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EPV248/#405 A thematic analysis of knowledge and misinformation among cervical cancer radiotherapy patients at a tertiary hospital in South Africa
  1. H Simonds1,
  2. R Williams2 and
  3. R Roomaney2
  1. 1Stellenbosch University, Radiation Oncology, Cape Town, South Africa
  2. 2Stellenbosch University, Department of Psychology, Cape Town, South Africa


Objectives The high prevalence and burden of cervical cancer in developing countries has spurred on much research into preventing and screening for the disease. However, little research has focussed on the experience of living with the disease and undergoing treatment for it in South Africa. In this study we aim to report on the knowledge, misinformation, stigma and disclosure hesitancy among women receiving curative treatment for cervical cancer at a tertiary hospital in South Africa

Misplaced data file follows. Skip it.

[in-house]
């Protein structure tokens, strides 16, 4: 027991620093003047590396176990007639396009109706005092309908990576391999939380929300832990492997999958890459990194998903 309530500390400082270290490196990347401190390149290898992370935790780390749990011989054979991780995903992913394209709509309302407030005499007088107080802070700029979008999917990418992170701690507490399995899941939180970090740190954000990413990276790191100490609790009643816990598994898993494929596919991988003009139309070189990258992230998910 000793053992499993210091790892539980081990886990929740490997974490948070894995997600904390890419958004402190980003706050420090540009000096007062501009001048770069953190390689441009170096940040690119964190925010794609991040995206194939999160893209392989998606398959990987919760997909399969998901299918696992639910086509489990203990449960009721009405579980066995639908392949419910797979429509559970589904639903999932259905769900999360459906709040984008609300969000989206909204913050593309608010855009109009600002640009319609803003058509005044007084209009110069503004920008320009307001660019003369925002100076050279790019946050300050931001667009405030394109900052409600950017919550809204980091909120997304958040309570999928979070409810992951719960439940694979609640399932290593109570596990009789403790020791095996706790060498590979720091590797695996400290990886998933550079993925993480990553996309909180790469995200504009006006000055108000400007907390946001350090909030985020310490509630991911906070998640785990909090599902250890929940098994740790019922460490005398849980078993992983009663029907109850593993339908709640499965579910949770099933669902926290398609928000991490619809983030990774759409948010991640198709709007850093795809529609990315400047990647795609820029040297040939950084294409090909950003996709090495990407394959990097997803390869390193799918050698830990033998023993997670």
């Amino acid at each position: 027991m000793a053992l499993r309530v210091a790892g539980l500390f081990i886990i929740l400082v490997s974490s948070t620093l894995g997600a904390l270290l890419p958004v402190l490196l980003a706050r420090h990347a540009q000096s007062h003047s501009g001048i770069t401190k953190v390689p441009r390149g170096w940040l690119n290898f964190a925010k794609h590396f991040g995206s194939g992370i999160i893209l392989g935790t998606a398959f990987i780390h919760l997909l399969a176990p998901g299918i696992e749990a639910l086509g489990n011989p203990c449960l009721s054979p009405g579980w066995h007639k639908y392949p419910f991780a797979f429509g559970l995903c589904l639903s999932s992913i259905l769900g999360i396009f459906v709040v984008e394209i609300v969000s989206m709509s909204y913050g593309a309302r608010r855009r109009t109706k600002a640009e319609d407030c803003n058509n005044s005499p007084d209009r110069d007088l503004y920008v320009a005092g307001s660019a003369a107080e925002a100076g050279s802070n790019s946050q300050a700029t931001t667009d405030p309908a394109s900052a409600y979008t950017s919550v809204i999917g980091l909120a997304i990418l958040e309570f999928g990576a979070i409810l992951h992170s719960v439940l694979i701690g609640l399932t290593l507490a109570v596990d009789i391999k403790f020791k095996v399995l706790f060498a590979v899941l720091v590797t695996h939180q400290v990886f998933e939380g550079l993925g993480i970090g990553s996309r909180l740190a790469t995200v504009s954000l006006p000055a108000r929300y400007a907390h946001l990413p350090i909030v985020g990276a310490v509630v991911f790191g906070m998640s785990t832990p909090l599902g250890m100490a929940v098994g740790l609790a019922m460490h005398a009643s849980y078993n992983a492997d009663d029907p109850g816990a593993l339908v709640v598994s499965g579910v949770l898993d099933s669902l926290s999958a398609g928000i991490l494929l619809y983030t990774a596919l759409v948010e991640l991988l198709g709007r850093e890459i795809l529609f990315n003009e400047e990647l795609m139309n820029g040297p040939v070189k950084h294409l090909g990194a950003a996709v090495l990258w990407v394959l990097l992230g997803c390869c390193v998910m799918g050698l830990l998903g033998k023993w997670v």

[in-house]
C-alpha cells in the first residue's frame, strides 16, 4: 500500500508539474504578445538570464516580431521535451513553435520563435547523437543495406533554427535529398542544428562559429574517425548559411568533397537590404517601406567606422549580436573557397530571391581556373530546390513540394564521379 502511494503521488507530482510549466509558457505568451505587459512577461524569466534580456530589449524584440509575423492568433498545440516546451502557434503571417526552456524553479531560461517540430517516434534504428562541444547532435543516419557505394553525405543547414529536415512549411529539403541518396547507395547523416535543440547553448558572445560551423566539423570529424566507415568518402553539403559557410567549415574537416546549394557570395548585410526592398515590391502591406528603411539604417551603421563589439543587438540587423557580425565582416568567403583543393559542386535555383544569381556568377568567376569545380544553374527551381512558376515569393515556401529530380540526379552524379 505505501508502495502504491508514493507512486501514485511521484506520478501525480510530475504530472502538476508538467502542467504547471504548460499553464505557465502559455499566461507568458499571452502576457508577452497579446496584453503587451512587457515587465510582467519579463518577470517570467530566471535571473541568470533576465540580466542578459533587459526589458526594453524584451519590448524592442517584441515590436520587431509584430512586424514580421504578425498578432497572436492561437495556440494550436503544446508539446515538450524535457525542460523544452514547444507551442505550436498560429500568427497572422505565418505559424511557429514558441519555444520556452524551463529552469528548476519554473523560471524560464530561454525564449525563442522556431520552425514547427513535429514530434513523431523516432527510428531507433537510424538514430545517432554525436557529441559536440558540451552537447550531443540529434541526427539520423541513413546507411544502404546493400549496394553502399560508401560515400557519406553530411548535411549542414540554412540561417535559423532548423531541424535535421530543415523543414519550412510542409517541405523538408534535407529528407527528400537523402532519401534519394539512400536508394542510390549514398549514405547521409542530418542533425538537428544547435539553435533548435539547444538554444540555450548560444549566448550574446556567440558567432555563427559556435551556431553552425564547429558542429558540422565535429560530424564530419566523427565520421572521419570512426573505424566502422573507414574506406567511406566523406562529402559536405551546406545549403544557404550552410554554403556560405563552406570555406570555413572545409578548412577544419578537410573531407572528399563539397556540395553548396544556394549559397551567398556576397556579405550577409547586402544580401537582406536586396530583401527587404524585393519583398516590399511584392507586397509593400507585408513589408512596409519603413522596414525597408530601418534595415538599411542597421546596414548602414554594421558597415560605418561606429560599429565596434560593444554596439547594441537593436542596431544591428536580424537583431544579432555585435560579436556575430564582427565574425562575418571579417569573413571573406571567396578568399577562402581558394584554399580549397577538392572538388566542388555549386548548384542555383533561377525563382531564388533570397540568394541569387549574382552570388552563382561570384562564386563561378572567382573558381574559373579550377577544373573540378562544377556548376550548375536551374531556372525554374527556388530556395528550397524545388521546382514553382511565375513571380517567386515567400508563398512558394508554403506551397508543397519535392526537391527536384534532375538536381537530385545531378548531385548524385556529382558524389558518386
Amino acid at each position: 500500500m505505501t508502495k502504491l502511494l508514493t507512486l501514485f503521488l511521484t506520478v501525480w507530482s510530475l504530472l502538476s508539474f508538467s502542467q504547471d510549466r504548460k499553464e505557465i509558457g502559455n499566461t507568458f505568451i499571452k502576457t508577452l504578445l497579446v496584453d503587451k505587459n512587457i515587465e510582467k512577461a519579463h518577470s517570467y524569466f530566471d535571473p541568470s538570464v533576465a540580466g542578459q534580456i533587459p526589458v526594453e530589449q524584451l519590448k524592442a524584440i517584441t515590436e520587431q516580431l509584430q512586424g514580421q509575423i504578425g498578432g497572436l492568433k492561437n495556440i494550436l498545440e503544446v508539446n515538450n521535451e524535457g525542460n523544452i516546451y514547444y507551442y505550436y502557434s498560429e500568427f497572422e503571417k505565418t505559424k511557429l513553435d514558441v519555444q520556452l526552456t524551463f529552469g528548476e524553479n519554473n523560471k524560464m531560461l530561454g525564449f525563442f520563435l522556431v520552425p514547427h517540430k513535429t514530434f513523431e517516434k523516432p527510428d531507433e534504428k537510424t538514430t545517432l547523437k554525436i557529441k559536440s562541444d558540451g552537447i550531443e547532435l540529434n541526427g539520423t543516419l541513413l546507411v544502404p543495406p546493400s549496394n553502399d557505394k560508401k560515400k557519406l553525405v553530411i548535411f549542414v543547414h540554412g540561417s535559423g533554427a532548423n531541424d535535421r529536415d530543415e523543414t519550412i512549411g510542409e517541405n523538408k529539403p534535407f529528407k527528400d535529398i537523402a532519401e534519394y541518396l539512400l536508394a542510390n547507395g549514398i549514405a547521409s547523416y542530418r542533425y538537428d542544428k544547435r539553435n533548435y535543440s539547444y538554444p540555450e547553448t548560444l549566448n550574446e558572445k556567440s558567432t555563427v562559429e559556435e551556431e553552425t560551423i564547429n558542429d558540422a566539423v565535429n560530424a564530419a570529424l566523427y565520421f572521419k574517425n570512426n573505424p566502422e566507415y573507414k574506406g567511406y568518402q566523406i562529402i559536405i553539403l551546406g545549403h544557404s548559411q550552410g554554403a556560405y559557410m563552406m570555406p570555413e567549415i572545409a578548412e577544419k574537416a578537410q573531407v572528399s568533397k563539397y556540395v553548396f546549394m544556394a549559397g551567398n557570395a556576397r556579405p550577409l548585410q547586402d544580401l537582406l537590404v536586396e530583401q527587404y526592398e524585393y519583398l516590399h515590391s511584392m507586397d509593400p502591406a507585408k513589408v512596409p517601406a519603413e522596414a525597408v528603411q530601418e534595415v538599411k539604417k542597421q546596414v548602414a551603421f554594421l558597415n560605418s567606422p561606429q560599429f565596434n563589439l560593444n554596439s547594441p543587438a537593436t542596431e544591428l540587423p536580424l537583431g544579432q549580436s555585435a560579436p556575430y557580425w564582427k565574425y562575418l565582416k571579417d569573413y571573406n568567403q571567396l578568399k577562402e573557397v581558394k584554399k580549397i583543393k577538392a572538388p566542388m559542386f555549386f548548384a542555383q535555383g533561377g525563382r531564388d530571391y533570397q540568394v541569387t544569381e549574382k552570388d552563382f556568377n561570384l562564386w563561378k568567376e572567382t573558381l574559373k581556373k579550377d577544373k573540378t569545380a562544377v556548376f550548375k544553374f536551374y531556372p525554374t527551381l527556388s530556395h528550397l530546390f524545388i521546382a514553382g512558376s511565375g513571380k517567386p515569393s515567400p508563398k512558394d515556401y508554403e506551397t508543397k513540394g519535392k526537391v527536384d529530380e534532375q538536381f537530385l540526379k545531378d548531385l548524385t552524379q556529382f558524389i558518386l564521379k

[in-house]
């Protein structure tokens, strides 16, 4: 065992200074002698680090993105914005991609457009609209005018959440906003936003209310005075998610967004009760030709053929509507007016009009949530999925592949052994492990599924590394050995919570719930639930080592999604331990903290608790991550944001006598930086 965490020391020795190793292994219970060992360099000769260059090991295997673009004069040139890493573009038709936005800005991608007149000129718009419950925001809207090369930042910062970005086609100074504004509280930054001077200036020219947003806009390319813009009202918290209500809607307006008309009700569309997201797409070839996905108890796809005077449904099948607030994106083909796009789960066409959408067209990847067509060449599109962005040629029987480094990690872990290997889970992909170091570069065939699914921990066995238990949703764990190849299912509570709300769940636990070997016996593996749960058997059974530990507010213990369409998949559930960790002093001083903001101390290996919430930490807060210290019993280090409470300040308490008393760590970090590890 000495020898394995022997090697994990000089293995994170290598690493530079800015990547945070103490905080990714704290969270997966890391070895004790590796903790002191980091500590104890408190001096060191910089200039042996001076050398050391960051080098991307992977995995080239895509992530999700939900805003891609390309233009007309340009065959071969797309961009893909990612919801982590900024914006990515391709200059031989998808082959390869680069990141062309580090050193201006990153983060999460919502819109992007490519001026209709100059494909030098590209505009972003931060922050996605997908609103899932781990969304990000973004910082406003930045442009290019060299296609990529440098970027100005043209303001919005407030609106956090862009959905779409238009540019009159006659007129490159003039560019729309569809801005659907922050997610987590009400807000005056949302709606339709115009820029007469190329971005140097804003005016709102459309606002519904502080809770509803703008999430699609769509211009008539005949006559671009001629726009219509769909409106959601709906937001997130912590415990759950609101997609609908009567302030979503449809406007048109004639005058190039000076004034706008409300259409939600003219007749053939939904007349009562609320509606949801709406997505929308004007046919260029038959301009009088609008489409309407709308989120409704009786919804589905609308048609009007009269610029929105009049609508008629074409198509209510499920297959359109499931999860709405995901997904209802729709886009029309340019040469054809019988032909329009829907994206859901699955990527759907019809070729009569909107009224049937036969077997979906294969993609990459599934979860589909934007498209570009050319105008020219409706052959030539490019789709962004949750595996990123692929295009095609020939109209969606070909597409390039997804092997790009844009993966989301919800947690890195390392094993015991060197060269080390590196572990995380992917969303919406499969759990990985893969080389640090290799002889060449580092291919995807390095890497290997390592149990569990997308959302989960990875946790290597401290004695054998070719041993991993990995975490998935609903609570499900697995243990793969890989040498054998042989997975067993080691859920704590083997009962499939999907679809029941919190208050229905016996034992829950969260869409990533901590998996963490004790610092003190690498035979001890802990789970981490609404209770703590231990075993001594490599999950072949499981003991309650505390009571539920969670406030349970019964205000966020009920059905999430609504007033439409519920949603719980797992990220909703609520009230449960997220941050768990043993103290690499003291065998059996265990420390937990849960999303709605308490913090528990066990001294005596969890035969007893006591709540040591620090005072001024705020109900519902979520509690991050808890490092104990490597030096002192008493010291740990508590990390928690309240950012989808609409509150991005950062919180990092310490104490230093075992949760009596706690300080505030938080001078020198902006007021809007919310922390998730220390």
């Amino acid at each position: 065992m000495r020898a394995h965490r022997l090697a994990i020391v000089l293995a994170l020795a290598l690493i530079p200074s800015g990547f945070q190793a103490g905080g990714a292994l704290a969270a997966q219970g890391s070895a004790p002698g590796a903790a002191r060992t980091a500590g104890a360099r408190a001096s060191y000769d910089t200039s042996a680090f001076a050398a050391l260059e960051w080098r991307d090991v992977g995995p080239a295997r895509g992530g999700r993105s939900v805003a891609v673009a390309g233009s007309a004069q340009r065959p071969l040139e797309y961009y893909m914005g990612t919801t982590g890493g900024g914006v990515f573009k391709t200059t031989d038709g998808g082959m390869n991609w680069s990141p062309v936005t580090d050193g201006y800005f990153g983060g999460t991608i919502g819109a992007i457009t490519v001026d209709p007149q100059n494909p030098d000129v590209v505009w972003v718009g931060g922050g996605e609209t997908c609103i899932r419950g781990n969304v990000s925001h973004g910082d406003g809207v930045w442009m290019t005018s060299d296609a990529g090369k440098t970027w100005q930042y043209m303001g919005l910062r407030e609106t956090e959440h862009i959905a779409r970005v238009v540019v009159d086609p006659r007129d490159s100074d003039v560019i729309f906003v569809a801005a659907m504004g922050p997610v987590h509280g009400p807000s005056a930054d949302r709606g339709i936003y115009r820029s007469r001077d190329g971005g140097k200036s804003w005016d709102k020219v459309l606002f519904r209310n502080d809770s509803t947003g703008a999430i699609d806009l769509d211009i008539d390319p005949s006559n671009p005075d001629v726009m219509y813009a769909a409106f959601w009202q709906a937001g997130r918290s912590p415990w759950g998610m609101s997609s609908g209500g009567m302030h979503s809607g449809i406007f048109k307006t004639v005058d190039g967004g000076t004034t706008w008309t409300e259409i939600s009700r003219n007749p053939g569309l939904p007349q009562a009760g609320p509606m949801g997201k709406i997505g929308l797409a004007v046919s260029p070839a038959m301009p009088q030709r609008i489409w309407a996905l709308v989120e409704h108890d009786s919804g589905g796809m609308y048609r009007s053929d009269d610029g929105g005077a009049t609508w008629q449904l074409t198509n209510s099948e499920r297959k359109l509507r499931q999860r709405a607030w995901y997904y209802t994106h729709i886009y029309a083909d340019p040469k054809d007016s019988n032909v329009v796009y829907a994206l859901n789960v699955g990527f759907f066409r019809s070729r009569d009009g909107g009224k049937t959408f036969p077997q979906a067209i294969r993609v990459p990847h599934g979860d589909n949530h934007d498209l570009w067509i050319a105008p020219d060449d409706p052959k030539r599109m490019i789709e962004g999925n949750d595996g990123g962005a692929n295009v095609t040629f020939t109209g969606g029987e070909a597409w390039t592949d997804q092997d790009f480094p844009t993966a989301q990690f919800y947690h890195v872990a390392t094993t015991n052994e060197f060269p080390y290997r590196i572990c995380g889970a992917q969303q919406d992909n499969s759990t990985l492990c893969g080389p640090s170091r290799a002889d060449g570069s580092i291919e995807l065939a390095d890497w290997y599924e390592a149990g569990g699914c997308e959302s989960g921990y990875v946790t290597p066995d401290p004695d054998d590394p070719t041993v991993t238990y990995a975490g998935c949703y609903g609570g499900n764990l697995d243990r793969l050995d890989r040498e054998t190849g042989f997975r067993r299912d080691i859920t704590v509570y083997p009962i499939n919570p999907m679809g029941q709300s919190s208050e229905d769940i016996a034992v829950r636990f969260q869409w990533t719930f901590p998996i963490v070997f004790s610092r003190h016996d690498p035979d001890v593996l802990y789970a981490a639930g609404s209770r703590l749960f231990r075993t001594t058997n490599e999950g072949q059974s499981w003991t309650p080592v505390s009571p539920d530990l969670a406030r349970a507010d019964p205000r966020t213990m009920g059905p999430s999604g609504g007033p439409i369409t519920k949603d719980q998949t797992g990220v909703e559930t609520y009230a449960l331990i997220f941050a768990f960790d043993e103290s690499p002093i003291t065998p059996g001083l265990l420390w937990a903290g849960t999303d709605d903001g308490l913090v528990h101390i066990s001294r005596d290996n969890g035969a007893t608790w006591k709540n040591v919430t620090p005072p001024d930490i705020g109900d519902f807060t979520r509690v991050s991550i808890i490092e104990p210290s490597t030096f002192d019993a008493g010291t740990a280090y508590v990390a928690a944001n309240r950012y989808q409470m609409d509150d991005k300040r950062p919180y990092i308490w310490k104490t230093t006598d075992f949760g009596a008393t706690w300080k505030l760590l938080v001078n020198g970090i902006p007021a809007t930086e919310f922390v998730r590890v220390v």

Methods Inclusion criteria included being between the ages of 18 and 50 years and having undergone curative treatment for invasive cervical cancer, which resolved no more than 18 months prior to interviewing them. We conducted semi-structured interviews. Interviews were audio-recorded, transcribed, and analysed using thematic analysis.

Results Fifteen women between the ages of 28 to 49 years old participated in the study. We describe these 15 participants’ knowledge and understanding of cervical cancer, their experience of misinformation and stigma and a hesitancy to disclose their illness to others. Participants reported that they knew very little about cervical cancer, its causes, symptoms, diagnosis, and treatment. Women reported that they encountered misinformation and that in some cases this led to delays in diagnosis. One prominent negative perception that they encountered was the association of cervical cancer with promiscuity. Overall, participants seemed hesitant to disclose their diagnosis with others.

Conclusions We highlight the central role that communication can play in increasing knowledge, reducing stigma and misinformation, and facilitating disclosure among women with cervical cancer. We include recommendations for healthcare practitioners and researchers.

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